SBA Issues Rules on Paycheck Protection Plan

The U. S. Small Business Administration (SBA) released the Interim Final Rule late on the evening of April 2, effective immediately. This Rule implements and provides formal guidance to sections 1102 and 1106 of the Coronavirus Aid, Relief and Economic Security Act (CARES Act). Section 1102 creates the “Paycheck Protection Program” (the PPP) as part of the SBA’s 7(a) Loan Program. Section 1106 provides the loan forgiveness provisions.

Loans made by lenders under PPP will be 100% guaranteed by the SBA and the full principal amount may qualify for forgiveness. Businesses of 500 or fewer employees are generally eligible. Provided appropriate documentation, a business may also be eligible if you are an individual who operates under a sole proprietorship or as an independent contractor or self-employed individual.

The maximum amount of the loan is the lesser of $10 million or an amount based upon a payroll-based calculation. The calculation is meant to reflect approximately 2.5 times the average monthly payroll costs. The final calculation makes adjustments for salaries in excess of $100,000 and for outstanding amounts of an Economic Injury Disaster Loan (EIDL).

The interest rate is set at 1 percent. The maturity of each loan is two years. An applicant can apply for only one loan, and are “first come first served.” No payments are due for 6 months after disbursement. Interest will accrue during the 6-month deferment.

The entire amount of the loan may be forgiven provided non-payroll costs are limited to 25%. Detailed definitions regarding non-payroll costs are provided in the Rule. Additional guidance will be issued by the SBA on loan forgiveness.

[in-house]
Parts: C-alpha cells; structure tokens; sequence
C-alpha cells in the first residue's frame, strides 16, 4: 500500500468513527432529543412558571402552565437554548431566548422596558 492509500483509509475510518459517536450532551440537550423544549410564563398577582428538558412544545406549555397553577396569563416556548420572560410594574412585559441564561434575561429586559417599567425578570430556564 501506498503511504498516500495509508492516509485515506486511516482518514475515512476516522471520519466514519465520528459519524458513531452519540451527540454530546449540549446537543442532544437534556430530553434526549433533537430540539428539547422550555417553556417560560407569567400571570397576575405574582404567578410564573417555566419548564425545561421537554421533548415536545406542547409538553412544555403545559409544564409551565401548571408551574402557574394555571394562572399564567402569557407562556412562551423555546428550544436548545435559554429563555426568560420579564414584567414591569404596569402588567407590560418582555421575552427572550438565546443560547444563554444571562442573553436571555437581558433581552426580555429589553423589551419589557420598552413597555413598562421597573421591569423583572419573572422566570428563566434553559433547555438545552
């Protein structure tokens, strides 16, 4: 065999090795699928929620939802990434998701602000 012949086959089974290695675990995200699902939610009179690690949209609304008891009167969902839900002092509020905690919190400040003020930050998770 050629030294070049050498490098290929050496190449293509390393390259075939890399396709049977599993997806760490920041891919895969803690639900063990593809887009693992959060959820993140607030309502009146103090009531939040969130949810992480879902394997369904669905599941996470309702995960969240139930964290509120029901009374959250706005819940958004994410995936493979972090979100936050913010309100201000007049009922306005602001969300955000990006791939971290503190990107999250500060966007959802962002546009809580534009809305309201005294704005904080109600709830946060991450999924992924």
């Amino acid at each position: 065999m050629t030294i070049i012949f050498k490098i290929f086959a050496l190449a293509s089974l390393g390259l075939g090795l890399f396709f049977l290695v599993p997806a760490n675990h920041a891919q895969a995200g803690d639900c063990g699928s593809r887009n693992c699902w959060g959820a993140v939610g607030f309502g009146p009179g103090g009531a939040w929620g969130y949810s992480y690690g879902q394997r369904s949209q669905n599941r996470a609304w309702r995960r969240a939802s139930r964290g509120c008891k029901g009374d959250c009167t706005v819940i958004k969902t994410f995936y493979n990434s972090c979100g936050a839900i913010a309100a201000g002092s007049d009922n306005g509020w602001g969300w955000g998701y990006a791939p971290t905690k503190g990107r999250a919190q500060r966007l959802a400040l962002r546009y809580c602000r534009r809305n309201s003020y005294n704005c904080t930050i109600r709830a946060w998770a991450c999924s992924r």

The proceeds of the loan, generally speaking, are to be used for payroll, health care benefits, mortgage interest payments, rent, utility payments, some other interest payments, all as detailed in the Rule. The proceeds are also to be used to refinance an SBA EIDL loan made between January 31, 2020 and April 3, 2020. If your EIDL loan was used for payroll costs, your PPP loan must be used to refinance your EIDL loan. Proceeds from EIDL loans up to $10,000 will be deducted from the loan forgiveness amount on the PPP loan. In any event, at least 75% of the PPP loan proceeds shall be used for payroll costs.

The Rule makes it clear that all SBA 7(a) lenders are automatically approved to make PPP loans. The CARES Act also extends authority to most other lenders to also provide PPP loans. Check with your lender to confirm eligibility. The goal is to make PPP loans up $349 billion by June 30, 2020.

The SBA will pay lenders fees for processing PPP loans between 1% and 5%, depending upon the amount of the loan. Agent fees, which will be paid by the lender out of the lender fees, may not exceed between .25% and 1%, depending upon the loan amount.

If you are interested in a PPP loan, you should contact your local lender to begin the process as soon as possible as time and funds are limited. Please refer to the attached link of the Rule for details.

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